LYMEPOLICYWONK: New Study Reveals Fatal Flaws in NIH Klempner Trial Statistical Analysis. Is this Error Human, Incompetence or Worse?
A new study by Allison DeLong, Barbara Blossom, Dr. Elizabeth Maloney, and Dr. Steven Phillips entitled “Antibiotic Retreatment of Lyme disease in Patients with Persistent Symptoms: A Biostatistical Review of Randomized, Placebo-controlled, Clinical Trials” examined the quality of the studies, statistical analysis and conclusions reached by the four NIH-funded clinical trials for persistent Lyme disease. For this blog, I am going to focus on one of them, the Klempner trial. It is the trial most commonly cited by the Infectious Diseases Society of America to support the IDSA guidelines recommendation that patients who remain ill after treatment should not be retreated. The trial involved both a seropositive arm (patients who tested positive for Lyme disease) and a seronegative arm (patients who tested negative for Lyme disease).
So what was the fatal error in the Klempner study?
Researchers who design clinical trials define when a treatment is considered a success. Does the treatment work or not? How much does a patient have to improve before you can say the treatment helped? Do they have to return to perfect health? Clinical trials usually require that patients improve, but not that they return to perfect health. DeLong found that the Klempner trial set the level for determining treatment success excessively high. For instance, in the seronegative arm of the trial, treatment success required that patients not simply return to the norm for the general population, but instead surpass the norm by essentially one full standard deviation. That type of success is unheard of in clinical trials.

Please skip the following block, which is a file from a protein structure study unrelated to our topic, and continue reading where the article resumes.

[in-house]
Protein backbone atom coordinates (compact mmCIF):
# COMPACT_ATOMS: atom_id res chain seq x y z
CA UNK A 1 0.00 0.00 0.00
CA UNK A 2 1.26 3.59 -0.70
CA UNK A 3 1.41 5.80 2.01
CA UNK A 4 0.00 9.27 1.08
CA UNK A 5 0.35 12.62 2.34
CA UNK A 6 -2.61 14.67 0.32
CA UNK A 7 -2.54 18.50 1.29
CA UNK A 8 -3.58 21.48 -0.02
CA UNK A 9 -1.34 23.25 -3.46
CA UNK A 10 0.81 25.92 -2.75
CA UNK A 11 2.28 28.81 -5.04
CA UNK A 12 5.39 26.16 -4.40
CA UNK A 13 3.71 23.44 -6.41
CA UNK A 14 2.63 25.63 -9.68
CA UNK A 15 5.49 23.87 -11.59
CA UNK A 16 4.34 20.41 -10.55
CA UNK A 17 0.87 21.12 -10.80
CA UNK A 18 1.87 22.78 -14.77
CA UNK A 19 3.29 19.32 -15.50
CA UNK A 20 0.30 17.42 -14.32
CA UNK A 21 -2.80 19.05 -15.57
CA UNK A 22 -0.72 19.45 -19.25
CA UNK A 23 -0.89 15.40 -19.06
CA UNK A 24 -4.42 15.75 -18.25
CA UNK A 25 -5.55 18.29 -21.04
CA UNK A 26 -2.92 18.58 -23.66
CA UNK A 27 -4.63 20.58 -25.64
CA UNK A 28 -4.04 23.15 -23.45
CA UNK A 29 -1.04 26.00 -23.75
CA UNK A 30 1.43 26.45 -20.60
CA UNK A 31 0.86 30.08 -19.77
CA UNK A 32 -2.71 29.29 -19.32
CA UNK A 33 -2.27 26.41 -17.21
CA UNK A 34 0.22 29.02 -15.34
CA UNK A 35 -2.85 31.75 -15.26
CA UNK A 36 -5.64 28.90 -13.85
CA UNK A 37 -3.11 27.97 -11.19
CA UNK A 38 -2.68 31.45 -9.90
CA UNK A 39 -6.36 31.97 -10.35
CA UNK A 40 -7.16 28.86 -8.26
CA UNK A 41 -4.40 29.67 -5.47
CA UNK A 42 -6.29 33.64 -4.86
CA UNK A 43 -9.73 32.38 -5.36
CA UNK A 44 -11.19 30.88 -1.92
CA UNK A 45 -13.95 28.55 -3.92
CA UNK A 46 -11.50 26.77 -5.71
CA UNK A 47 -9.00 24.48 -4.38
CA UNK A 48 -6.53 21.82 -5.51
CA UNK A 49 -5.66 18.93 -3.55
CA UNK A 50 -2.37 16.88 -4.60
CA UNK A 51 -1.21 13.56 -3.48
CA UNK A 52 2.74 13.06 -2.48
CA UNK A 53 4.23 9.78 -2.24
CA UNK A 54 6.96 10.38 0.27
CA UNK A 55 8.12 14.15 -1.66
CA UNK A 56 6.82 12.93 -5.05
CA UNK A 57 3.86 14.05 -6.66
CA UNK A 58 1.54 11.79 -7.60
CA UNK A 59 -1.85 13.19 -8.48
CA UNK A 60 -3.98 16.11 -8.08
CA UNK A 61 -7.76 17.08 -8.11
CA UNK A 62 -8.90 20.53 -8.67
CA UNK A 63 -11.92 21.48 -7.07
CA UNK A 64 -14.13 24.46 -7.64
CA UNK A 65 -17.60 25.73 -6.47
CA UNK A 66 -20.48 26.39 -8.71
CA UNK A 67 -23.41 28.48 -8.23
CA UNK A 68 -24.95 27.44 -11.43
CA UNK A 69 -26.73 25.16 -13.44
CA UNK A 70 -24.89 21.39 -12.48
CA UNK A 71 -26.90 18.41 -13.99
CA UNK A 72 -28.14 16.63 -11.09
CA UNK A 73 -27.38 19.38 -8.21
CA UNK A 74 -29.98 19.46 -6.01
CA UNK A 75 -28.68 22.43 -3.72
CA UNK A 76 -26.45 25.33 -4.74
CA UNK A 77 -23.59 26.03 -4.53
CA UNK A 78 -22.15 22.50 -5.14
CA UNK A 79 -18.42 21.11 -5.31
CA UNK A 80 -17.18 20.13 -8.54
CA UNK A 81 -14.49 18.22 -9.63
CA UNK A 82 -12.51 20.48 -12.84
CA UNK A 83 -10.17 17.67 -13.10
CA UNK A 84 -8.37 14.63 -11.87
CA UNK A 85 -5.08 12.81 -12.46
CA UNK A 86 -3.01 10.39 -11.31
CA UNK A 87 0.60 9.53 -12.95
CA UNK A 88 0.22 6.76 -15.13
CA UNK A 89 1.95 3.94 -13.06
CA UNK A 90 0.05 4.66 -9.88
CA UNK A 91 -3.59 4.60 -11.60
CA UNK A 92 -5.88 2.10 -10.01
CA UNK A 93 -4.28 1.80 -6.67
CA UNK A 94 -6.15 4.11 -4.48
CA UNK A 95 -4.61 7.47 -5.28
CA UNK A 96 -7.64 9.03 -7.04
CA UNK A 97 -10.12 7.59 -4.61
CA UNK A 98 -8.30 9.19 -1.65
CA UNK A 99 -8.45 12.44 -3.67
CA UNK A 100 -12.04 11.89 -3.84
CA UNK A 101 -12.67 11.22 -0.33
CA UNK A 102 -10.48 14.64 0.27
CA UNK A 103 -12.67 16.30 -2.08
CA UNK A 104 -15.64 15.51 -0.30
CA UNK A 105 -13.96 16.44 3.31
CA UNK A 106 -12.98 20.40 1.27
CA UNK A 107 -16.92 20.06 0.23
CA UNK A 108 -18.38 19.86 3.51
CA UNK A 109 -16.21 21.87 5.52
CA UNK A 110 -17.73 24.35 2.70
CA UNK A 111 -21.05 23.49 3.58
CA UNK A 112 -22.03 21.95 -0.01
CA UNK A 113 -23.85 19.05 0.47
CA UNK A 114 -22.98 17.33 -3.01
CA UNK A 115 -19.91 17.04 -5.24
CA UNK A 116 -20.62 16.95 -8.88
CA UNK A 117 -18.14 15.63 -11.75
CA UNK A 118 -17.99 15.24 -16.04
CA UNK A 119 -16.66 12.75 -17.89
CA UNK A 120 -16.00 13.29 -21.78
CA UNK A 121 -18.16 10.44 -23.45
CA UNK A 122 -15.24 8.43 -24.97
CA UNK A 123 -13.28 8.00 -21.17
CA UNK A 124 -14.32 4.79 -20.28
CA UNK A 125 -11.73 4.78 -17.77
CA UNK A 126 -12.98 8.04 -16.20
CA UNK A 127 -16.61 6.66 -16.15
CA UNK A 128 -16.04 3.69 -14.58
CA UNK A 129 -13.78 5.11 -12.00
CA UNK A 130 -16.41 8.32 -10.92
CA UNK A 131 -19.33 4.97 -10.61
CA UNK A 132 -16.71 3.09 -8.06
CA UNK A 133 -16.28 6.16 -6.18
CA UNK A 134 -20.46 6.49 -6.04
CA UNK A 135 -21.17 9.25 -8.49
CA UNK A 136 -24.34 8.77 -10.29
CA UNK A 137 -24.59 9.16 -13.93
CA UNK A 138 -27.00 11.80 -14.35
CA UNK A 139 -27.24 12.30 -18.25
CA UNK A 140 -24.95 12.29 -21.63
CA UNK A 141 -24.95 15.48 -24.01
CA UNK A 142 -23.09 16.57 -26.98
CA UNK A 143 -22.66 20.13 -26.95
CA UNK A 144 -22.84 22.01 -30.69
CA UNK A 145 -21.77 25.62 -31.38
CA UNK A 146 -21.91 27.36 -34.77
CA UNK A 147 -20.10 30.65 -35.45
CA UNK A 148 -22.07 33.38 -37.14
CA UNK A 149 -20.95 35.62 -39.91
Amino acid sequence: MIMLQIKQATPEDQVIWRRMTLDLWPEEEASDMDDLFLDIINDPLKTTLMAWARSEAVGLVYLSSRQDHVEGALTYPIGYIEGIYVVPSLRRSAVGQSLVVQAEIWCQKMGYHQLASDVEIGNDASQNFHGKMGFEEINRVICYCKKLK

More specifically, the Klempner study used too high a level to determine success on something called the SF-36 scale. It used a measure that was not clinically meaningful. Let’s look at this in context. While other chronic diseases set the bar for improvement on the SF-36 between 2 to 5, the Klempner trial set the bar at roughly 7 and 9 in the seropositive arm and between 9 and 13 in the seronegative arm. This amount of improvement is far higher than the amount of improvement that could reasonably be expected among the chronically ill.
If the Klempner trial had used a clinically meaningful measure of success, say between 2 and 5, it would have had to have used much, much larger sample sizes, which it did not have. For instance setting the clinically meaningful measure of success at 2 would have required a sample of 400 or more per treatment arm. The sample sizes in Klempner were only 78 (seropositive) and 51 (seronegative)—a sample size which would not yield statistically significant results. When researchers select an excessively large treatment effect required for success, as was done here, the size of the sample required is reduced. The trade-off, however, is that the results are not clinically meaningful.
Many researchers say that small sample size trials are unethical because they can literally steer scientists down the wrong path. That’s what the Klempner study did. It was a waste of money, a waste of time, and it has led research down the wrong path for the last 10 years.
Was it a matter of researcher incompetence? DeLong and colleagues point out that studies on the level of improvement that is clinically meaningful for other chronic diseases had not been done at the time the Klempner trial was conducted. So the Klempner researchers did not know that they were using an excessively large treatment effect at the time they conducted the study. Does that take the researchers off the hook? Not really. First of all, once the studies on the way to measure success in chronic disease had been conducted, the Klempner team could have acknowledged a possible error.